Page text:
Pilot project highlights pit stops on the Greenway

Credit: Fence cups embedded along the Midtown Greenway direct cyclists to Eat Street. Submitted image

While on the Midtown Greenway, it isn’t always obvious to cyclists what area of town they’re passing through.

“They don’t know what marvelous opportunities they’re missing up above,” said Lisa Middag, Midtown Community Works program manager.

With 1.5 million cyclists traveling annually on the Greenway, Hennepin County Community Works will spend a portion of its $1 million program budget to help link them to businesses on Eat Street and elsewhere in the city.* Staff are trying out a few ideas this summer. The ideas include large freestanding letters on bridges, food icons painted on the trail, bike fix-it stations, and letters and arrows embedded in fences. Enhanced trail exits will include Nicollet Avenue, 26th Avenue, Bloomington Avenue and the “Cepro” green space located between 10th and 11th avenue kitty-corner to the Global Market.

At a July meeting of the Whittier Alliance Business Association, business owners said they see bikers circling the area, apparently looking for entrances to the Greenway.

“We have people who really don’t know how they got here,” said Erica Christ, whose family owns the Black Forest Inn.

The project is a partnership with the Midtown Greenway Coalition and Lake Street Council, with additional funding and planning work from the city of Minneapolis and urban designer Lacy Shelby. Hennepin County Community Works is a 20-year project to invest in county infrastructure. 

“Wayfinding is one piece of unfinished business to tackle,” Middag said.

The project entails more than signage, however. Staff are sprucing up the Nicollet Avenue bridge, which currently dead-ends at the back side of Kmart, with planters, benches and a little bit of color on the jersey barriers.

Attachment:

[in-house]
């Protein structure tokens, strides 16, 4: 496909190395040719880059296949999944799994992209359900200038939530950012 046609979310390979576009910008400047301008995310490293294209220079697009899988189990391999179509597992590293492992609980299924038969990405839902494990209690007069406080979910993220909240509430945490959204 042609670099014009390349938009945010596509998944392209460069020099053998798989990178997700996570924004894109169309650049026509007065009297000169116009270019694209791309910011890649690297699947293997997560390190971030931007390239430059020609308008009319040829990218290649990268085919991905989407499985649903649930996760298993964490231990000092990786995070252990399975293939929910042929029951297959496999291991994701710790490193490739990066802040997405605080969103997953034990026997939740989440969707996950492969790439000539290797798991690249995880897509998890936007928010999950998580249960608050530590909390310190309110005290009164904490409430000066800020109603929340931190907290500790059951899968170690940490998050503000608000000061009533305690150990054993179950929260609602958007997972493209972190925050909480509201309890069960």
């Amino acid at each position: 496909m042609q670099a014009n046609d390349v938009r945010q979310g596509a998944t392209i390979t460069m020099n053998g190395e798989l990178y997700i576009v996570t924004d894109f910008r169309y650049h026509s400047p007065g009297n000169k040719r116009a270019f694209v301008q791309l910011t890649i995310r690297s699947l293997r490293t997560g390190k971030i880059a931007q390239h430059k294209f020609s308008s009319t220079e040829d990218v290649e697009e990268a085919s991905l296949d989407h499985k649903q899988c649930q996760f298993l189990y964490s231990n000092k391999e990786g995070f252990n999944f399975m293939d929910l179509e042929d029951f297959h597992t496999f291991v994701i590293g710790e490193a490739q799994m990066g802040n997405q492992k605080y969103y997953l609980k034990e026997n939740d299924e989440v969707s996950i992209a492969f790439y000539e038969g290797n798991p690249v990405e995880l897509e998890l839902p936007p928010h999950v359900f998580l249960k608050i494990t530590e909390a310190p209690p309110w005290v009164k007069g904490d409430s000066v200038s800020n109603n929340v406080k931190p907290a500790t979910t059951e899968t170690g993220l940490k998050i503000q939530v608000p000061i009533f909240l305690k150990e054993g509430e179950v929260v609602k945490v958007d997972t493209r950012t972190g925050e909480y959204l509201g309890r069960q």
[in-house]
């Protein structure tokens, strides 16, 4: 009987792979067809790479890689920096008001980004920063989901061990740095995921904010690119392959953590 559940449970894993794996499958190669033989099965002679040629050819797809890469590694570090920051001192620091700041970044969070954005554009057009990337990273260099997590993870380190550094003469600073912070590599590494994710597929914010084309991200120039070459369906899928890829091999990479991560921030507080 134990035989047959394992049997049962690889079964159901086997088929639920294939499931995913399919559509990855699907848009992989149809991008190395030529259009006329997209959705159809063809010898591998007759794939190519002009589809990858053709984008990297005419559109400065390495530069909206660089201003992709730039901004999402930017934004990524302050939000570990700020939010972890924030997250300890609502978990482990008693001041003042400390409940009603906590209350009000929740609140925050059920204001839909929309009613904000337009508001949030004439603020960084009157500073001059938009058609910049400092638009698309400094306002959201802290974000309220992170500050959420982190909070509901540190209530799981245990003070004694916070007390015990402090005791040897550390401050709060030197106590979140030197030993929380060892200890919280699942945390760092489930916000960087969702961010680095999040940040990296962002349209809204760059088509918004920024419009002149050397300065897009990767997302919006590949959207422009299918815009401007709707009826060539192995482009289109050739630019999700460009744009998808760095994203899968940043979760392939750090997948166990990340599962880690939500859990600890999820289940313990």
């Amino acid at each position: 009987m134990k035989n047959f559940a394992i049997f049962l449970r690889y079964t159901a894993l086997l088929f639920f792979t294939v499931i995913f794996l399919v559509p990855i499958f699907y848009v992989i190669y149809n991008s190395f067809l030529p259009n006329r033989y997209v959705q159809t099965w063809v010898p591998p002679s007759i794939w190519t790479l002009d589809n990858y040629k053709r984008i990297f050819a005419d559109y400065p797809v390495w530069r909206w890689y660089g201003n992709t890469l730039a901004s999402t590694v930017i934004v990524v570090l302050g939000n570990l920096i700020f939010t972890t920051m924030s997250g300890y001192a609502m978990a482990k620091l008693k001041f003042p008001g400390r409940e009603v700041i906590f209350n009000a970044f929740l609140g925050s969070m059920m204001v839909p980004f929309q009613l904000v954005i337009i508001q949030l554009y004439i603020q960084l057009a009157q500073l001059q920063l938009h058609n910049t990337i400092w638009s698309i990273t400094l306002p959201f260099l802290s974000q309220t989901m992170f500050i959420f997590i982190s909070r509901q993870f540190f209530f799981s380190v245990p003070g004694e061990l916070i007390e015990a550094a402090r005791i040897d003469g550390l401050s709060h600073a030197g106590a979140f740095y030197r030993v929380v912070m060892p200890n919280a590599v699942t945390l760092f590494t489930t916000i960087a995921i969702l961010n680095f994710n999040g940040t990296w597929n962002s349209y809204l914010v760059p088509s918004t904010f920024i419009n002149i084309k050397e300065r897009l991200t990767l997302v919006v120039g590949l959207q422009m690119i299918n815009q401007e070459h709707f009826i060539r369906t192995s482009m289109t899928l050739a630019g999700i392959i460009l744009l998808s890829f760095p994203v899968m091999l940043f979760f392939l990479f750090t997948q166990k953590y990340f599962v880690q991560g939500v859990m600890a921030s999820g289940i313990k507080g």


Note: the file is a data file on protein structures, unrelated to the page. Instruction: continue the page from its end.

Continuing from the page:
“You get up there and it feels derelict,” Middag said. “We’ll make a little bit of a place up there.”

The Bloomington Avenue greenway exit is a stairwell, instead of a bike ramp. The county hopes to entice people to take a break and relax near the exit, then realize they’re hungry enough to head upstairs.

“It feels like a world away when you’re down here,” Middag said.

Staff embedded “Taco” letters at the top fence, and they’re installing a series of Burma-Shave-inspired signs at bridges: “Move your feet/up to Lake Street/get something/good to eat.”

At 26th Avenue, staff are adding a bike repair and pump station, along with seating and a sign embedded in the fence.

County staff hope to make the Cepro site the Global Market’s backyard. They are installing a volleyball court, beanbag toss game, painted hopscotch board, shade umbrellas and lounge chairs. Street artist Shawn McCann is contributing a piece for the area as well.

The signage being installed now will come down in about two months. The county will study the effectiveness of the signage to help design a permanent installation.

“This gives us a chance to see which strategy works the best,” Middag said.

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*This story has been changed to clarify that $1 million is the budget for the entire Midtown Community Works program.